Casting house, 1850s, for the Dawes’ Elsecar Ironworks, subsequently used as a locomotive shed.

MATERIALS: brick, the southern gable incorporating the earlier stone-built ironworks boundary wall as its inner face. Modern sheet metal roofs.

PLAN: originally thought to have been two large spaces divided by a central, transverse wall, accessed via wide archways in the side walls. Now a single, undivided space accessed through the northern gable, with an inserted upper floor and store rooms at the southern end.

EXTERIOR: the western elevation (the original front) has three, broad, arched openings, the southern two being infilled, the northern now being internal to the mid-C20 lean-to extension. This extension is of four bays with large, segmentally-headed iron-framed windows. The eastern elevation has had extensive alterations, but originally appears to have had a series of tall, round arched windows (now blocked). At the southern end there is a wide arched opening (now blocked) similar to those on the west elevation which may be an early alteration. The gable ends both have three original semi-circular openings set high in the gables that are now blocked. The two locomotive entrances in the north gable, the eastern now being internal to the northern extension, are roughly inserted.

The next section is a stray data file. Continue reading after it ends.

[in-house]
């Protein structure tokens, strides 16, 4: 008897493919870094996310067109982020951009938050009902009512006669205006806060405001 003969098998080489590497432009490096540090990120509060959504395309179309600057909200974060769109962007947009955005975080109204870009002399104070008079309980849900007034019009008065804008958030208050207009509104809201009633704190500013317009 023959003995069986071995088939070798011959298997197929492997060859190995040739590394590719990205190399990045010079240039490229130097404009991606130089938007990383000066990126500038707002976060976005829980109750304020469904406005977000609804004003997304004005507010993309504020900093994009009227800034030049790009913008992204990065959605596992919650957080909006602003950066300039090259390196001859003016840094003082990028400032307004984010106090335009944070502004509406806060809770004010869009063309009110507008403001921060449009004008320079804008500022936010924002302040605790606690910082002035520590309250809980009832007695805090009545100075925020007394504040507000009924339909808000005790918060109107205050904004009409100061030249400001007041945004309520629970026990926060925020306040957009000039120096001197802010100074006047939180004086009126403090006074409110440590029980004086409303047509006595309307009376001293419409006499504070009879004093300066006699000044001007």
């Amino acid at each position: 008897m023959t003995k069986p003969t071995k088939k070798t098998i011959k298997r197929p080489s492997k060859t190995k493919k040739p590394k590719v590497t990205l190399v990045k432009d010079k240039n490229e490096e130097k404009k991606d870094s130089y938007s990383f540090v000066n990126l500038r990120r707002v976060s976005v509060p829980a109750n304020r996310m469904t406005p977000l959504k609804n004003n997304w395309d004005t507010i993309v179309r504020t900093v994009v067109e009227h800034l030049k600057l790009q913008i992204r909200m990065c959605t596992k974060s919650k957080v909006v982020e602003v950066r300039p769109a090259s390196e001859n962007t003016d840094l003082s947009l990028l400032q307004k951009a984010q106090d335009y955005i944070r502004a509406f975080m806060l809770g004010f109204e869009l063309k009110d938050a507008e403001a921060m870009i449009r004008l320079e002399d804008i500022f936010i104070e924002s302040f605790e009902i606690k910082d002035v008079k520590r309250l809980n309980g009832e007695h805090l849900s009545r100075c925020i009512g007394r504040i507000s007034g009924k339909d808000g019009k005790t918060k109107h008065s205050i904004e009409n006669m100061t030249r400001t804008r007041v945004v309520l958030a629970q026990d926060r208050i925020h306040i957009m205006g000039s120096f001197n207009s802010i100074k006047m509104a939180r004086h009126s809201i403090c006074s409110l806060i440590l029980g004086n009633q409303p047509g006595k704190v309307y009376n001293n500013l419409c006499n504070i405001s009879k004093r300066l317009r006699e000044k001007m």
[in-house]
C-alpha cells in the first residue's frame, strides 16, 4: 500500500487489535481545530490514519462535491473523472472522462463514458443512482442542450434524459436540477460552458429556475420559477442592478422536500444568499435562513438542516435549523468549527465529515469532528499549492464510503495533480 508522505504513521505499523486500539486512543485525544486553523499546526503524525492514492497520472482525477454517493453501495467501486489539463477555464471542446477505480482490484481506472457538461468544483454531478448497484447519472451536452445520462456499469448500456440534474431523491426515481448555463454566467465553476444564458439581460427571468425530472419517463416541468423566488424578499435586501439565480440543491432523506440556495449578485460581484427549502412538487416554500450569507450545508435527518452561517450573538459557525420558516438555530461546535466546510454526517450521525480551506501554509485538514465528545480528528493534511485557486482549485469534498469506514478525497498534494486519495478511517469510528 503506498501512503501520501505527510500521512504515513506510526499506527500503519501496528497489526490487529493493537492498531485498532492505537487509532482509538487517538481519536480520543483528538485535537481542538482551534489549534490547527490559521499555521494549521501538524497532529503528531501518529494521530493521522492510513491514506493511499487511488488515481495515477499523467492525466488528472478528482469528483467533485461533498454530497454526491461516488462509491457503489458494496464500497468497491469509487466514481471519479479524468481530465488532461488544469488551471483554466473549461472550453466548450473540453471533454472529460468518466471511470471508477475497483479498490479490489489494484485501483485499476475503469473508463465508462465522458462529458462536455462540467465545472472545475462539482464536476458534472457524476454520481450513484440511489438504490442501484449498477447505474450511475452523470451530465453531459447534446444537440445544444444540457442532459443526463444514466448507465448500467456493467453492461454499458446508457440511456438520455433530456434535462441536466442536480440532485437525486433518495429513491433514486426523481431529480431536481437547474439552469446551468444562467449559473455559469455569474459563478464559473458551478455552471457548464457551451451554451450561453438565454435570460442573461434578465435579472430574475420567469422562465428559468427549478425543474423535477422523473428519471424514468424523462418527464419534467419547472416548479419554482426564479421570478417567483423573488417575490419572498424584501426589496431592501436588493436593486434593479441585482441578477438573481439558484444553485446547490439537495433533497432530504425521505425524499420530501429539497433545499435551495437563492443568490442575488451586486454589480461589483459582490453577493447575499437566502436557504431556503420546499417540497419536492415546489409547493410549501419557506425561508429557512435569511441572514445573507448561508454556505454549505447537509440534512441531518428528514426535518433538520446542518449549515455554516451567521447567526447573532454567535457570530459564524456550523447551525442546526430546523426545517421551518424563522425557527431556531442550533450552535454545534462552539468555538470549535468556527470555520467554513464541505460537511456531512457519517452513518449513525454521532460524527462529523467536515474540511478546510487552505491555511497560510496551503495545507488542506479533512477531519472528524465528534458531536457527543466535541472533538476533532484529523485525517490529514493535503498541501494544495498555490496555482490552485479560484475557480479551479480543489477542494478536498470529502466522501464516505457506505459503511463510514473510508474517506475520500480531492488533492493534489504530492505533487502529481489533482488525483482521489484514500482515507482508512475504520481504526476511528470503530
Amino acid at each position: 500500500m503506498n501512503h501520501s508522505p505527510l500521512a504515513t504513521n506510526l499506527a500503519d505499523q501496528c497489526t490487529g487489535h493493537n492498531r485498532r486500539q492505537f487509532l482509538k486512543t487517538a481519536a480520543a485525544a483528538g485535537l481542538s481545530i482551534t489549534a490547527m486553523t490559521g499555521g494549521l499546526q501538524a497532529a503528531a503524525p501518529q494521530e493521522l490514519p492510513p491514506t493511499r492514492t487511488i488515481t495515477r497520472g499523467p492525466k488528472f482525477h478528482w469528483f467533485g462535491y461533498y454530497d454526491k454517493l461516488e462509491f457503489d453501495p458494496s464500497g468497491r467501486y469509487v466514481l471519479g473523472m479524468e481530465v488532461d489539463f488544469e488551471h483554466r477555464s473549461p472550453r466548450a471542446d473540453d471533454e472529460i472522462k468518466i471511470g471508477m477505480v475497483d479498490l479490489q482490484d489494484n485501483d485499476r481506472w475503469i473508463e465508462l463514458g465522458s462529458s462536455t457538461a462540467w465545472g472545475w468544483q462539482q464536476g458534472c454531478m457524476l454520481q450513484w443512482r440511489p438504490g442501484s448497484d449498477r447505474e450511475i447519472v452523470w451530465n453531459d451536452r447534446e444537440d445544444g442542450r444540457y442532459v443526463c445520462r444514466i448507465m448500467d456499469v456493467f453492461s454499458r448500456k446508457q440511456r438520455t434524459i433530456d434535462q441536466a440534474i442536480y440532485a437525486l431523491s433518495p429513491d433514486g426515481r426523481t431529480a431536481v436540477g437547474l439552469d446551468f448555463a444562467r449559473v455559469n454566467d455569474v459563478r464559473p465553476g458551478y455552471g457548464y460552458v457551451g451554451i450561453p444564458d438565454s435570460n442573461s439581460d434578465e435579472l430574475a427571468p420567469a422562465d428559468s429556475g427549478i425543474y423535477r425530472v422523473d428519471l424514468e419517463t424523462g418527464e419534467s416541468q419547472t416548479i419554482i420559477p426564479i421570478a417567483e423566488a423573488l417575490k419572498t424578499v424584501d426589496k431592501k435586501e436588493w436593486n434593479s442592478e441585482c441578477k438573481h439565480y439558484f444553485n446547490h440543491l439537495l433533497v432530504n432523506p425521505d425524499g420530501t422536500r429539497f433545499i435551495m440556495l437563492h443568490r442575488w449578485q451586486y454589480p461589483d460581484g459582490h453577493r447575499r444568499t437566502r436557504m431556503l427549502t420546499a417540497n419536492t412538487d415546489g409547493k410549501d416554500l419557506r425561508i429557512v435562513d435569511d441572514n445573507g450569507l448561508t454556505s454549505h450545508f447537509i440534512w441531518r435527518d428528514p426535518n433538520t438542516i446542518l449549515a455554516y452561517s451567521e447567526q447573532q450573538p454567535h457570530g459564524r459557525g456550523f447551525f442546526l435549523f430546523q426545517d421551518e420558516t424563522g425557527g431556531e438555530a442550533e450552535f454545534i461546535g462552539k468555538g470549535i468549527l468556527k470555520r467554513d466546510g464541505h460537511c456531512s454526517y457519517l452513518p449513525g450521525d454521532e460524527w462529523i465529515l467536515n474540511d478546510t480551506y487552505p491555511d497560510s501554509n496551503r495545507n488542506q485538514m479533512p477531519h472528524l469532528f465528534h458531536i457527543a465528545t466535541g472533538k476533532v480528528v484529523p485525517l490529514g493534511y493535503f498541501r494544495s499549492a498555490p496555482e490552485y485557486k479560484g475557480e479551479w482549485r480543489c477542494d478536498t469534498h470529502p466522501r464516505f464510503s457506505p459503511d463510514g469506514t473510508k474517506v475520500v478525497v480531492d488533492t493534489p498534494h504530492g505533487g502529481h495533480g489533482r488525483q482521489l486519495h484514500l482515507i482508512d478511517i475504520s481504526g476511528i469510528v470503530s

INTERIOR: the walls retain evidence of former working arrangements including various alcoves and iron fitments. The various blocked former openings are also visible internally. The roof structure retains timber king-post trusses.


Books and journals
Rimmer, J, Went, D, Jessop, L, The Village of Elsecar, South Yorkshire: Historic Area Assessment. Historic England Research Report 06-2019, (2019)


This building is listed under the Planning (Listed Buildings and Conservation Areas) Act 1990 as amended for its special architectural or historic interest.

End of official listing